However, most scripts can be loaded into the footer with no problems resulting from its footer location. When you put analytics in the head you are counting page views where the page hadn’t fully loaded before the user backed out resulting in page views being skewed significantly on slow loading sites. I know this because I’ve seen it and experienced it in the wild with a very poorly written theme.
Benefits of SEO 4 WordPress Premium Theme
WordPress doesn’t allow anything beyond design in a theme that is to be in the WordPress Theme directory. I have created a premium theme to do what can’t be included in a theme for the WordPress Theme directory or Theme Forest. The premium theme includes the programming for the SEO4WP plugin, author, contact and enhanced category, single post/page templates. The Premium SEO4WP theme has only 2 plugins which provide the means to build new applications and edit the current options included with the premium theme.
All of the SEO tasks and WordPress tuning that are done with plugins are included in the Premium SEO4WP theme. I do not include making sitemaps because IMO, most WordPress themes/plugins that do sitemaps do it very badly, create needless indexes or only include pages that are in WordPress. For client sitemaps I used Screaming Frog with monthly update requests made in GSC during the monthly review of GSC. I’d group old blog posts by ordering the sitemap alphabetically in the CSV file provided by Screaming Frog. This should group most of the WordPress pages by category if you use a parent page to act as category. I’d then move fresh content to top of the CSV save it and then save it as an xml file using excel which provides the sitemap.xml file I’d upload to the server.
I have included OpenGraph markup and Twitter card support with both being options that can be removed in the configuration options. Currently I have only added schema for Articles, Logos and Organizations, however, eventually I will have support for all the examples in the Google Structured Data Gallery. I have added description, about and mentions properties to the article schema because there is some speculation (with limited testing) that “about” and “mentions” **MAY** help with ranking by helping Google understand what your page is about.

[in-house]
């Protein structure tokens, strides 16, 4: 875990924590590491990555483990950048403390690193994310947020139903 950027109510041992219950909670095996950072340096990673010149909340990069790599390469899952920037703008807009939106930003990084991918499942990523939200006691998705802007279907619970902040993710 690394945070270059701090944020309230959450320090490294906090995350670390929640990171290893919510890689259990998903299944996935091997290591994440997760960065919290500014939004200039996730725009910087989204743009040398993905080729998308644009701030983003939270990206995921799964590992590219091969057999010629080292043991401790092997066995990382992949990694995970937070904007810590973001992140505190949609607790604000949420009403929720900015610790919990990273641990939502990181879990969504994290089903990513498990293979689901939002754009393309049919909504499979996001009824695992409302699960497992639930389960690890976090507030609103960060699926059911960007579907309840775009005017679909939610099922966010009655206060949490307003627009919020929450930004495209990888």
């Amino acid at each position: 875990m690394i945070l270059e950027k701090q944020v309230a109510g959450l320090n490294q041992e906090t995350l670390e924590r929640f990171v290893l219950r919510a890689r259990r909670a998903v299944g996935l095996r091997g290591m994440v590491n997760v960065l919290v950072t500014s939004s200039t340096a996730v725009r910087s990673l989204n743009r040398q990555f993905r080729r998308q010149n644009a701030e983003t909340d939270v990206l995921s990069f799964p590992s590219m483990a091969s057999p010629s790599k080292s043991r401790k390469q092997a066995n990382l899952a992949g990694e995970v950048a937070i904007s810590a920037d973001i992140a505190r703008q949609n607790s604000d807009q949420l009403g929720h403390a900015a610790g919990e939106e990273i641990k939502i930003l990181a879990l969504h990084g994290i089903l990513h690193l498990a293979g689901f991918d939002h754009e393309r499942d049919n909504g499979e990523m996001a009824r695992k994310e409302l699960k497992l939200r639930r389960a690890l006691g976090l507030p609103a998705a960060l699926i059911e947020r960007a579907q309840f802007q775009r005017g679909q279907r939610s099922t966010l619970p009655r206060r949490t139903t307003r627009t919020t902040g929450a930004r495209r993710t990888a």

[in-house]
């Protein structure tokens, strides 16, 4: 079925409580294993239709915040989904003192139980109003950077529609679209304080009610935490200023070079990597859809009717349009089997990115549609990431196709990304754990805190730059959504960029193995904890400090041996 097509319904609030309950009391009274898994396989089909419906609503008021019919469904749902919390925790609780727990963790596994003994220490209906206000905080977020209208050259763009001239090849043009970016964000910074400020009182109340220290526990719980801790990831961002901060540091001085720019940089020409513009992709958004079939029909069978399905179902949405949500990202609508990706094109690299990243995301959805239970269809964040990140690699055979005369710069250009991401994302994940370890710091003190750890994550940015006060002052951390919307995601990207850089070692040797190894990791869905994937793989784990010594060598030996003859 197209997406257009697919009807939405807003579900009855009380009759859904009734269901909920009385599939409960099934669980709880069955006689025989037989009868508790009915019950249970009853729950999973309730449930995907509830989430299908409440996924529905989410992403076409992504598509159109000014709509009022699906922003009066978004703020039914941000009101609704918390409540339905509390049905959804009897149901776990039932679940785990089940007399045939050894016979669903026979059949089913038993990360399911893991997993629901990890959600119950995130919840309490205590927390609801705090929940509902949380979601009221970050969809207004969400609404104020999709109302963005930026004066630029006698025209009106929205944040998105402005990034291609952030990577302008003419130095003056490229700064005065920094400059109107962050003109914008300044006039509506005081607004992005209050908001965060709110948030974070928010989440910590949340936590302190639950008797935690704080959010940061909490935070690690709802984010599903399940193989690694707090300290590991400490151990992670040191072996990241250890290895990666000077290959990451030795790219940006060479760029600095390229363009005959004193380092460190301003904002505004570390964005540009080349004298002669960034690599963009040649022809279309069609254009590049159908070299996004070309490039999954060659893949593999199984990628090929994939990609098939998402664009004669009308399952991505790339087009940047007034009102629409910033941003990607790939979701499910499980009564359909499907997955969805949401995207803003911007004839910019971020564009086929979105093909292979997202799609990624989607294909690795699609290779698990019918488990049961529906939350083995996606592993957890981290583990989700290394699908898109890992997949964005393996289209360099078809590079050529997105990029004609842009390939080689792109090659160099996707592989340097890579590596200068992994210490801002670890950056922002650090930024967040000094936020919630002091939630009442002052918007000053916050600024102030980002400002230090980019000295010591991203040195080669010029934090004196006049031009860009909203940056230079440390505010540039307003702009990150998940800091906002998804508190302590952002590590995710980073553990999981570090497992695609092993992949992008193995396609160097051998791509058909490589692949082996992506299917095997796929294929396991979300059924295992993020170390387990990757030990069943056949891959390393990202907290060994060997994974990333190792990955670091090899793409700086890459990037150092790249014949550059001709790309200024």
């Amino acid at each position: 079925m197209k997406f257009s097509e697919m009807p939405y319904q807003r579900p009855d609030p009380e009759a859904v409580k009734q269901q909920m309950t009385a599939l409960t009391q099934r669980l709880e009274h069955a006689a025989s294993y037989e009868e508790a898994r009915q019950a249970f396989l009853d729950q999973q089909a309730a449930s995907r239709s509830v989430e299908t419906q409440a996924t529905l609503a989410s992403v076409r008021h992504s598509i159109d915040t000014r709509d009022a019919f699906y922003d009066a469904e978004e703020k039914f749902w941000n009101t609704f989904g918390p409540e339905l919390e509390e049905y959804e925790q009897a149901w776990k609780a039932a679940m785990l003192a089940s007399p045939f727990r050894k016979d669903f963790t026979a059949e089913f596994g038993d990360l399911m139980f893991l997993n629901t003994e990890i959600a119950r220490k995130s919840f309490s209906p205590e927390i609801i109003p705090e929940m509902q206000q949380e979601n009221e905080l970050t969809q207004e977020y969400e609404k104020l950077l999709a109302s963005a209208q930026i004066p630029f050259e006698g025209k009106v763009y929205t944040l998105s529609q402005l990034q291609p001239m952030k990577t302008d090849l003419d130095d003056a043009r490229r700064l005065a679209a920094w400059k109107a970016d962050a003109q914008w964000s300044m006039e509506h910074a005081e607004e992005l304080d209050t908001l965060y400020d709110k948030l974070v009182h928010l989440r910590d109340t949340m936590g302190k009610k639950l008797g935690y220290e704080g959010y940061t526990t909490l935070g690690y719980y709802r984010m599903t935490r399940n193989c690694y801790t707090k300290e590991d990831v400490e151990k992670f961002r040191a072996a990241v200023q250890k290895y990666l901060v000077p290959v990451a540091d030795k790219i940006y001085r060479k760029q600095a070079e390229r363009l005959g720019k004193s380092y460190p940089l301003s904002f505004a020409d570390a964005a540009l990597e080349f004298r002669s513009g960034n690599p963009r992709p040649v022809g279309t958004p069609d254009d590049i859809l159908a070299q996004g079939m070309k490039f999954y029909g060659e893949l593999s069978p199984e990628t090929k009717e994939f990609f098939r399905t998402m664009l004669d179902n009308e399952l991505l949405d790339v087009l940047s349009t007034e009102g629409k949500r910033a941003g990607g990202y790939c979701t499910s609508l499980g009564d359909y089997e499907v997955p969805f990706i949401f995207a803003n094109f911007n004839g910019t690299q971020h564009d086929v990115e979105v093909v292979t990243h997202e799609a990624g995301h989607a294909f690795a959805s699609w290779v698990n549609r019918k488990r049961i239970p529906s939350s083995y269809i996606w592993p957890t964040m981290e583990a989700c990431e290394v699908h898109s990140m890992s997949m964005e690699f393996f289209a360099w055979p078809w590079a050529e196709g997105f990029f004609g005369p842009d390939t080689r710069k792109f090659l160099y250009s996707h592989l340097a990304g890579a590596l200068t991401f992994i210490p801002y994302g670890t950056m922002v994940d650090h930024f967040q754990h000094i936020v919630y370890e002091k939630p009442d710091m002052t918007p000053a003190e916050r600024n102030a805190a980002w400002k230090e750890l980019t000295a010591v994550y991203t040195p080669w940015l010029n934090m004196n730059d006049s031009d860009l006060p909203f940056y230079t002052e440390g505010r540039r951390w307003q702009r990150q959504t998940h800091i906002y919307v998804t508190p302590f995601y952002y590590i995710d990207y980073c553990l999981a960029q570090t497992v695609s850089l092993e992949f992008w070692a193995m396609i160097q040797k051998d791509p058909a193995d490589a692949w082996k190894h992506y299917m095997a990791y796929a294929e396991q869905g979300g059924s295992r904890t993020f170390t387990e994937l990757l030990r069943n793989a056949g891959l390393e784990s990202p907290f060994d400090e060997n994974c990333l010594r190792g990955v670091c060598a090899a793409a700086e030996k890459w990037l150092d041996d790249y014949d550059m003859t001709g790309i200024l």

Author Template To Optimize Posts for EAT Signals
Although EAT is referred to as an algorithm it is in fact just a group of ranking signals that CAN be used to indicate Expertise, Authority and Trust. I reviewed many of the Sistrix winners and losers list to determine if there were patterns of activity or “triggers” for the Medic Update affected sites. IMO, you optimize for EAT by including easy access to resources and references that indicate expertise.
EAT is about the easy access to the references and resources by users because determining expertise programmatically is difficult. Google only has the authority & trust of the site the post is on and the links from the author template to determine expertise. The EAT of the outbound links found on the author bio page and the site the article is on are all that Google really has to find EAT metrics. Therefore IMO, the discoverability of the author bio page by users is a key factor in determining EAT by Google.
Just before the “Medic Update” Google released a new Raters Guide which IMO, is a leading indicator on how Google wants pages evaluated. One of the major changes to the guide was how Google wanted YMOYL (Your Money or Your Life) pages evaluated. It was clear the easier it was to determine the expertise of the author the higher they were expected to rate the result.
The guide specifically mentioned that bylines, author info boxes and author pages should be easy to find and contain info that helped users determine author expertise. SEO4WP has an author template that is linked to from a byline under the heading and an author information box at the end of the post.
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I bet there will be a lot of WTF moments when I formally announce the development of this WordPress theme. It is safe to say that I haven’t been a keen supporter of WordPress for developing websites. That was mostly due to my feeling that WordPress impeded use of my programming and coding skills.